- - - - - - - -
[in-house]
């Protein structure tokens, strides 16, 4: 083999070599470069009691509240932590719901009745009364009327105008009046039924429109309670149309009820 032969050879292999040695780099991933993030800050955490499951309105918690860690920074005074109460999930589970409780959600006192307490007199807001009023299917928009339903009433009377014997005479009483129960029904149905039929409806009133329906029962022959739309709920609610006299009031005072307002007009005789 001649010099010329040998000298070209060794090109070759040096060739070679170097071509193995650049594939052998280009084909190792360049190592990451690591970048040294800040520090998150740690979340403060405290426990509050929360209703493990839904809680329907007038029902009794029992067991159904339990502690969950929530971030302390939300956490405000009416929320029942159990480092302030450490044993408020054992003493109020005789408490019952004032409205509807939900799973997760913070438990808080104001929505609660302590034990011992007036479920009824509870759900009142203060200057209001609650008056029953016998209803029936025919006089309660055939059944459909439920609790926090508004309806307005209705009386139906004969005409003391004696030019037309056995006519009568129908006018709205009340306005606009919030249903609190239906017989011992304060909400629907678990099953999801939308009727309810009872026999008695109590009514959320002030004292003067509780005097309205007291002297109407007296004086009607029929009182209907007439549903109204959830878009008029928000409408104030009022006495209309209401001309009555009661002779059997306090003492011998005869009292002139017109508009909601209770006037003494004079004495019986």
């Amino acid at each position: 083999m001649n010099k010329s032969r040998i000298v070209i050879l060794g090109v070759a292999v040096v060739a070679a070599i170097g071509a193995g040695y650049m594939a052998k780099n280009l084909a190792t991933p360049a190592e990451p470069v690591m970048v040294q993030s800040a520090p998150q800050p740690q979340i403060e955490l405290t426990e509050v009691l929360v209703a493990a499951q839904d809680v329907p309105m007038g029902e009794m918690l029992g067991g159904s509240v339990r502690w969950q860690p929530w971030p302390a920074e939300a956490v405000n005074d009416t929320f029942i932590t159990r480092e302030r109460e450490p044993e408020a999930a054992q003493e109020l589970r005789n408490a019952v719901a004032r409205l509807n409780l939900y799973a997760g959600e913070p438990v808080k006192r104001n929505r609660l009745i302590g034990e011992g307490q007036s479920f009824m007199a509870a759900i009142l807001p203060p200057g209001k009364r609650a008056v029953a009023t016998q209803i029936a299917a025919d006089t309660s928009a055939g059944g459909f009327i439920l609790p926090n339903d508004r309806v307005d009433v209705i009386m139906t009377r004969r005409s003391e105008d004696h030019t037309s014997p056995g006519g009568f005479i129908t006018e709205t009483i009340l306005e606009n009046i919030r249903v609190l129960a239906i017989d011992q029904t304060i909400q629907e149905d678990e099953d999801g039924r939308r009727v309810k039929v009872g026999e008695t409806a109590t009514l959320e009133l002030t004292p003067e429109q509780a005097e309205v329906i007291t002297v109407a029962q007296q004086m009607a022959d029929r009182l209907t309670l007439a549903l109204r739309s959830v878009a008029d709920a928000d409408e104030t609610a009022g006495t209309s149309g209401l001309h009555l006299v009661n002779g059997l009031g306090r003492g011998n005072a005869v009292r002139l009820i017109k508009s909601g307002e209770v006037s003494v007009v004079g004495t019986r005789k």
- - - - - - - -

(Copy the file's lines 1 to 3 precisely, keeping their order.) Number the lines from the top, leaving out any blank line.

[in-house]
């Protein structure tokens, strides 16, 4: 083999070599470069009691509240932590719901009745009364009327105008009046039924429109309670149309009820 032969050879292999040695780099991933993030800050955490499951309105918690860690920074005074109460999930589970409780959600006192307490007199807001009023299917928009339903009433009377014997005479009483129960029904149905039929409806009133329906029962022959739309709920609610006299009031005072307002007009005789 001649010099010329040998000298070209060794090109070759040096060739070679170097071509193995650049594939052998280009084909190792360049190592990451690591970048040294800040520090998150740690979340403060405290426990509050929360209703493990839904809680329907007038029902009794029992067991159904339990502690969950929530971030302390939300956490405000009416929320029942159990480092302030450490044993408020054992003493109020005789408490019952004032409205509807939900799973997760913070438990808080104001929505609660302590034990011992007036479920009824509870759900009142203060200057209001609650008056029953016998209803029936025919006089309660055939059944459909439920609790926090508004309806307005209705009386139906004969005409003391004696030019037309056995006519009568129908006018709205009340306005606009919030249903609190239906017989011992304060909400629907678990099953999801939308009727309810009872026999008695109590009514959320002030004292003067509780005097309205007291002297109407007296004086009607029929009182209907007439549903109204959830878009008029928000409408104030009022006495209309209401001309009555009661002779059997306090003492011998005869009292002139017109508009909601209770006037003494004079004495019986």
């Amino acid at each position: 083999m001649n010099k010329s032969r040998i000298v070209i050879l060794g090109v070759a292999v040096v060739a070679a070599i170097g071509a193995g040695y650049m594939a052998k780099n280009l084909a190792t991933p360049a190592e990451p470069v690591m970048v040294q993030s800040a520090p998150q800050p740690q979340i403060e955490l405290t426990e509050v009691l929360v209703a493990a499951q839904d809680v329907p309105m007038g029902e009794m918690l029992g067991g159904s509240v339990r502690w969950q860690p929530w971030p302390a920074e939300a956490v405000n005074d009416t929320f029942i932590t159990r480092e302030r109460e450490p044993e408020a999930a054992q003493e109020l589970r005789n408490a019952v719901a004032r409205l509807n409780l939900y799973a997760g959600e913070p438990v808080k006192r104001n929505r609660l009745i302590g034990e011992g307490q007036s479920f009824m007199a509870a759900i009142l807001p203060p200057g209001k009364r609650a008056v029953a009023t016998q209803i029936a299917a025919d006089t309660s928009a055939g059944g459909f009327i439920l609790p926090n339903d508004r309806v307005d009433v209705i009386m139906t009377r004969r005409s003391e105008d004696h030019t037309s014997p056995g006519g009568f005479i129908t006018e709205t009483i009340l306005e606009n009046i919030r249903v609190l129960a239906i017989d011992q029904t304060i909400q629907e149905d678990e099953d999801g039924r939308r009727v309810k039929v009872g026999e008695t409806a109590t009514l959320e009133l002030t004292p003067e429109q509780a005097e309205v329906i007291t002297v109407a029962q007296q004086m009607a022959d029929r009182l209907t309670l007439a549903l109204r739309s959830v878009a008029d709920a928000d409408e104030t609610a009022g006495t209309s149309g209401l001309h009555l006299v009661n002779g059997l009031g306090r003492g011998n005072a005869v009292r002139l009820i017109k508009s909601g307002e209770v006037s003494v007009v004079g004495t019986r005789k």